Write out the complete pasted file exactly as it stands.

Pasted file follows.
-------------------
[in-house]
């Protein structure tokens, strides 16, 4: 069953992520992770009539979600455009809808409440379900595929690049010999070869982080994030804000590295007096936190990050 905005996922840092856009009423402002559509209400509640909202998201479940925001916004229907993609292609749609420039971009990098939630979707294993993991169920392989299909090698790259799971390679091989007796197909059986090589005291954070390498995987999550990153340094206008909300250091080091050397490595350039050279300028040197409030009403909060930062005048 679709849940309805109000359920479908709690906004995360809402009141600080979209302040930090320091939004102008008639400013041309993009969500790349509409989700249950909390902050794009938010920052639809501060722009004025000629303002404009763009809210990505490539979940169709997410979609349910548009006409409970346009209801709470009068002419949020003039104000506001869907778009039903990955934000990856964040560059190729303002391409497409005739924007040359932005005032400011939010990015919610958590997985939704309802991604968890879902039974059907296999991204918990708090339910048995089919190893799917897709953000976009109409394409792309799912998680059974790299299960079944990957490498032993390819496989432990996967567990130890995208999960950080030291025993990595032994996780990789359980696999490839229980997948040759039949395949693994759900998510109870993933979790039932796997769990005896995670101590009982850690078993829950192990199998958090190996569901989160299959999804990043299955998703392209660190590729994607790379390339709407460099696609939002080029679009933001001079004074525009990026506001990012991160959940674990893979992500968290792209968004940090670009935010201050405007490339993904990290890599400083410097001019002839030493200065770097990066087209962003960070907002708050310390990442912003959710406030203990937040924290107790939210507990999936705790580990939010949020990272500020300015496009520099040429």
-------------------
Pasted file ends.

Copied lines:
[in-house]
């Protein structure tokens, strides 16, 4: 069953992520992770009539979600455009809808409440379900595929690049010999070869982080994030804000590295007096936190990050 905005996922840092856009009423402002559509209400509640909202998201479940925001916004229907993609292609749609420039971009990098939630979707294993993991169920392989299909090698790259799971390679091989007796197909059986090589005291954070390498995987999550990153340094206008909300250091080091050397490595350039050279300028040197409030009403909060930062005048 679709849940309805109000359920479908709690906004995360809402009141600080979209302040930090320091939004102008008639400013041309993009969500790349509409989700249950909390902050794009938010920052639809501060722009004025000629303002404009763009809210990505490539979940169709997410979609349910548009006409409970346009209801709470009068002419949020003039104000506001869907778009039903990955934000990856964040560059190729303002391409497409005739924007040359932005005032400011939010990015919610958590997985939704309802991604968890879902039974059907296999991204918990708090339910048995089919190893799917897709953000976009109409394409792309799912998680059974790299299960079944990957490498032993390819496989432990996967567990130890995208999960950080030291025993990595032994996780990789359980696999490839229980997948040759039949395949693994759900998510109870993933979790039932796997769990005896995670101590009982850690078993829950192990199998958090190996569901989160299959999804990043299955998703392209660190590729994607790379390339709407460099696609939002080029679009933001001079004074525009990026506001990012991160959940674990893979992500968290792209968004940090670009935010201050405007490339993904990290890599400083410097001019002839030493200065770097990066087209962003960070907002708050310390990442912003959710406030203990937040924290107790939210507990999936705790580990939010949020990272500020300015496009520099040429």